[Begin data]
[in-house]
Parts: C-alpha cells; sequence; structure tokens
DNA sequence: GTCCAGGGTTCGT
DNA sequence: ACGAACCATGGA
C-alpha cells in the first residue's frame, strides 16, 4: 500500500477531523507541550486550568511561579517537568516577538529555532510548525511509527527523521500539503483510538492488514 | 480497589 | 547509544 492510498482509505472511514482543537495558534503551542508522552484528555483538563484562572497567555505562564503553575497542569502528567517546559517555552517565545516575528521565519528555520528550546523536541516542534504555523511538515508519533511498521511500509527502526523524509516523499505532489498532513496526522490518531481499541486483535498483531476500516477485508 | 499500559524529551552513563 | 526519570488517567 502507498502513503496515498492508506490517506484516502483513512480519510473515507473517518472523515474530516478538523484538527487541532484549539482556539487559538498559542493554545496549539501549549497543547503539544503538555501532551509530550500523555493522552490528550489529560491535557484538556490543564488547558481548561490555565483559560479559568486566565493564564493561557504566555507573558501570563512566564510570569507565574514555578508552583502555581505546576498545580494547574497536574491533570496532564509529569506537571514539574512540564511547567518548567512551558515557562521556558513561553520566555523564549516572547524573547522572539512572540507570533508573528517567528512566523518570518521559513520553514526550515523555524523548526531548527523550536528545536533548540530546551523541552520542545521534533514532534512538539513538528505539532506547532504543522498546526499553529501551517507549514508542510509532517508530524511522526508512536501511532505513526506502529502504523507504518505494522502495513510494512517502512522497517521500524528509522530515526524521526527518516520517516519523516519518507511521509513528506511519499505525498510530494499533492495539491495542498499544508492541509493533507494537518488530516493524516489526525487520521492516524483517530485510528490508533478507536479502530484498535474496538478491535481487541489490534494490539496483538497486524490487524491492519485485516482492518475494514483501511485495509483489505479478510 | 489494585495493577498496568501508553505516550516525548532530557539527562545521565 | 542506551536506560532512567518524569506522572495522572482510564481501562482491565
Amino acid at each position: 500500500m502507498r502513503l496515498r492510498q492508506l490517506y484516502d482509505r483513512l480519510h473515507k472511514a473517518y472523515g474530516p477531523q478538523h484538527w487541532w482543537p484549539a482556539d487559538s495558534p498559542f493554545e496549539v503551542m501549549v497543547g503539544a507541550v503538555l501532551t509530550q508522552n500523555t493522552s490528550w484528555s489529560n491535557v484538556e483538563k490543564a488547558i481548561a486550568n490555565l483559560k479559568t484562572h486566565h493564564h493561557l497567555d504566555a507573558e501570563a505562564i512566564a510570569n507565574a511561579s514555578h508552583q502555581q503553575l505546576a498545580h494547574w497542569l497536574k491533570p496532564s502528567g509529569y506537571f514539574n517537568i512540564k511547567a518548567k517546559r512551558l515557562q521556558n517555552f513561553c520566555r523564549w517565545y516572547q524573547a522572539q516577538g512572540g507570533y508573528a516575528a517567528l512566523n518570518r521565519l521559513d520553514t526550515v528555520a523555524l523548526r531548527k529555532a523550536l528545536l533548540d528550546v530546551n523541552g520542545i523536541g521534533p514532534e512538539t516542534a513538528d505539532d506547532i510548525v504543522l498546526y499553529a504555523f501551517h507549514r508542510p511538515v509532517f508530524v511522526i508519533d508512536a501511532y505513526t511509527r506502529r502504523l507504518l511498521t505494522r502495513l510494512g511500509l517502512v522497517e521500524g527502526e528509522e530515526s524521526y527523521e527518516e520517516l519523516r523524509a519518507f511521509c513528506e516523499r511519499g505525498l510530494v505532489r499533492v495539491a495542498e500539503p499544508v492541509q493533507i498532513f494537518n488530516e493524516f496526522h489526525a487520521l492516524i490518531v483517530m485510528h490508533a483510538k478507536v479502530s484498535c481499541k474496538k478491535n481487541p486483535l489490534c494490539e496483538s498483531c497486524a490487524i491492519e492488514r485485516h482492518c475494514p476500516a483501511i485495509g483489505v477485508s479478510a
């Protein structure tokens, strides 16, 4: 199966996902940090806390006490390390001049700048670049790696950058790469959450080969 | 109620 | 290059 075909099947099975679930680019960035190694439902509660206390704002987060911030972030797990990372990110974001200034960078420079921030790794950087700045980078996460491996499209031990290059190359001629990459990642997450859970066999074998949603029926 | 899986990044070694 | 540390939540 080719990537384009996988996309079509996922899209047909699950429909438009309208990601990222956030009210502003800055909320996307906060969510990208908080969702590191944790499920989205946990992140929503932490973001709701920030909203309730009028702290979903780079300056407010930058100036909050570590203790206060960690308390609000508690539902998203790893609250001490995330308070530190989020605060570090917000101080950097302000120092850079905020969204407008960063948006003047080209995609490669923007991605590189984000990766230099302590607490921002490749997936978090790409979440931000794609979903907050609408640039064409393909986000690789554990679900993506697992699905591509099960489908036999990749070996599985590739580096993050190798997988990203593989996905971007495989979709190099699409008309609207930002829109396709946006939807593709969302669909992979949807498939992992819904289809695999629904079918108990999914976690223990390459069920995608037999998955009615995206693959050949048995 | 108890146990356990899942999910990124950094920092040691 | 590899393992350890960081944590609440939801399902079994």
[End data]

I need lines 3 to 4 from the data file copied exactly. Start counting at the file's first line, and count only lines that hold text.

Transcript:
DNA sequence: GTCCAGGGTTCGT
DNA sequence: ACGAACCATGGA